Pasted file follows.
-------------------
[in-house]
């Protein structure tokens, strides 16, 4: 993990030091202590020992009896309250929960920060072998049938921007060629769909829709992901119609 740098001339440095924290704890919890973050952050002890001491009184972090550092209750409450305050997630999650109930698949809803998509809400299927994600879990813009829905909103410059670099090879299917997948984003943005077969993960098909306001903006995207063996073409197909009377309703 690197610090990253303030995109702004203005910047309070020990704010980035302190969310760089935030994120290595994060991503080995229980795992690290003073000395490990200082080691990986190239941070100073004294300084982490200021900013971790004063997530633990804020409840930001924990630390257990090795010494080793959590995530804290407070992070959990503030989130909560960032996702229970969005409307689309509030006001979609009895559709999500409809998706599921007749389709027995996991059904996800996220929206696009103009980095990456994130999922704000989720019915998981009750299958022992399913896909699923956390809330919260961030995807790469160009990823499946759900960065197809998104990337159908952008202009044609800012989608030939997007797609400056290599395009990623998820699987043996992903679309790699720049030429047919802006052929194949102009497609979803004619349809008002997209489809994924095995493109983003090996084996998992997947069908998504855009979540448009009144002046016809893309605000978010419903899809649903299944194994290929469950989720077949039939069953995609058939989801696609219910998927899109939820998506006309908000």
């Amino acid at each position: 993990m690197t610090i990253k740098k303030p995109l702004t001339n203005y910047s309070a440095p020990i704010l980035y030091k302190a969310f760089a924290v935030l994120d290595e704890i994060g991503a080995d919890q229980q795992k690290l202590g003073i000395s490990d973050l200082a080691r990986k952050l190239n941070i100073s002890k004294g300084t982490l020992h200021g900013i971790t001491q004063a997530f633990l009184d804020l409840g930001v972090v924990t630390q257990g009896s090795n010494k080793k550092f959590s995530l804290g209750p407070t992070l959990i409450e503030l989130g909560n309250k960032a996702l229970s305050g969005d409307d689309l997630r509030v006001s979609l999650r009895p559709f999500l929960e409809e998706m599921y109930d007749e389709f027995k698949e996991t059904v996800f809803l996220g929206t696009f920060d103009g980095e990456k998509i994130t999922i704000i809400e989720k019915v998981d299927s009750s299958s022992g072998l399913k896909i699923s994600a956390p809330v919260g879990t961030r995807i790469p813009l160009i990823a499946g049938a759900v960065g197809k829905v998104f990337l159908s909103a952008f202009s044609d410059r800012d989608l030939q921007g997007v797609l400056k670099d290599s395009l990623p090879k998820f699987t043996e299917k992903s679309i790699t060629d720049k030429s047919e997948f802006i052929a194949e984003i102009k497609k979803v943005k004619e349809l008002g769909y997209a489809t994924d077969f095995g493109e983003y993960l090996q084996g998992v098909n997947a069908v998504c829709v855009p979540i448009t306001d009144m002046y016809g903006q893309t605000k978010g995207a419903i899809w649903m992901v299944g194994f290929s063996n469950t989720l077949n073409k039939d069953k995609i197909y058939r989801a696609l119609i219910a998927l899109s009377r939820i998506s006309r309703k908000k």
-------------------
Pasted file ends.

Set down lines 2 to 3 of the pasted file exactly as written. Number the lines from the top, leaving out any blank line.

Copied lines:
């Protein structure tokens, strides 16, 4: 993990030091202590020992009896309250929960920060072998049938921007060629769909829709992901119609 740098001339440095924290704890919890973050952050002890001491009184972090550092209750409450305050997630999650109930698949809803998509809400299927994600879990813009829905909103410059670099090879299917997948984003943005077969993960098909306001903006995207063996073409197909009377309703 690197610090990253303030995109702004203005910047309070020990704010980035302190969310760089935030994120290595994060991503080995229980795992690290003073000395490990200082080691990986190239941070100073004294300084982490200021900013971790004063997530633990804020409840930001924990630390257990090795010494080793959590995530804290407070992070959990503030989130909560960032996702229970969005409307689309509030006001979609009895559709999500409809998706599921007749389709027995996991059904996800996220929206696009103009980095990456994130999922704000989720019915998981009750299958022992399913896909699923956390809330919260961030995807790469160009990823499946759900960065197809998104990337159908952008202009044609800012989608030939997007797609400056290599395009990623998820699987043996992903679309790699720049030429047919802006052929194949102009497609979803004619349809008002997209489809994924095995493109983003090996084996998992997947069908998504855009979540448009009144002046016809893309605000978010419903899809649903299944194994290929469950989720077949039939069953995609058939989801696609219910998927899109939820998506006309908000």
């Amino acid at each position: 993990m690197t610090i990253k740098k303030p995109l702004t001339n203005y910047s309070a440095p020990i704010l980035y030091k302190a969310f760089a924290v935030l994120d290595e704890i994060g991503a080995d919890q229980q795992k690290l202590g003073i000395s490990d973050l200082a080691r990986k952050l190239n941070i100073s002890k004294g300084t982490l020992h200021g900013i971790t001491q004063a997530f633990l009184d804020l409840g930001v972090v924990t630390q257990g009896s090795n010494k080793k550092f959590s995530l804290g209750p407070t992070l959990i409450e503030l989130g909560n309250k960032a996702l229970s305050g969005d409307d689309l997630r509030v006001s979609l999650r009895p559709f999500l929960e409809e998706m599921y109930d007749e389709f027995k698949e996991t059904v996800f809803l996220g929206t696009f920060d103009g980095e990456k998509i994130t999922i704000i809400e989720k019915v998981d299927s009750s299958s022992g072998l399913k896909i699923s994600a956390p809330v919260g879990t961030r995807i790469p813009l160009i990823a499946g049938a759900v960065g197809k829905v998104f990337l159908s909103a952008f202009s044609d410059r800012d989608l030939q921007g997007v797609l400056k670099d290599s395009l990623p090879k998820f699987t043996e299917k992903s679309i790699t060629d720049k030429s047919e997948f802006i052929a194949e984003i102009k497609k979803v943005k004619e349809l008002g769909y997209a489809t994924d077969f095995g493109e983003y993960l090996q084996g998992v098909n997947a069908v998504c829709v855009p979540i448009t306001d009144m002046y016809g903006q893309t605000k978010g995207a419903i899809w649903m992901v299944g194994f290929s063996n469950t989720l077949n073409k039939d069953k995609i197909y058939r989801a696609l119609i219910a998927l899109s009377r939820i998506s006309r309703k908000k």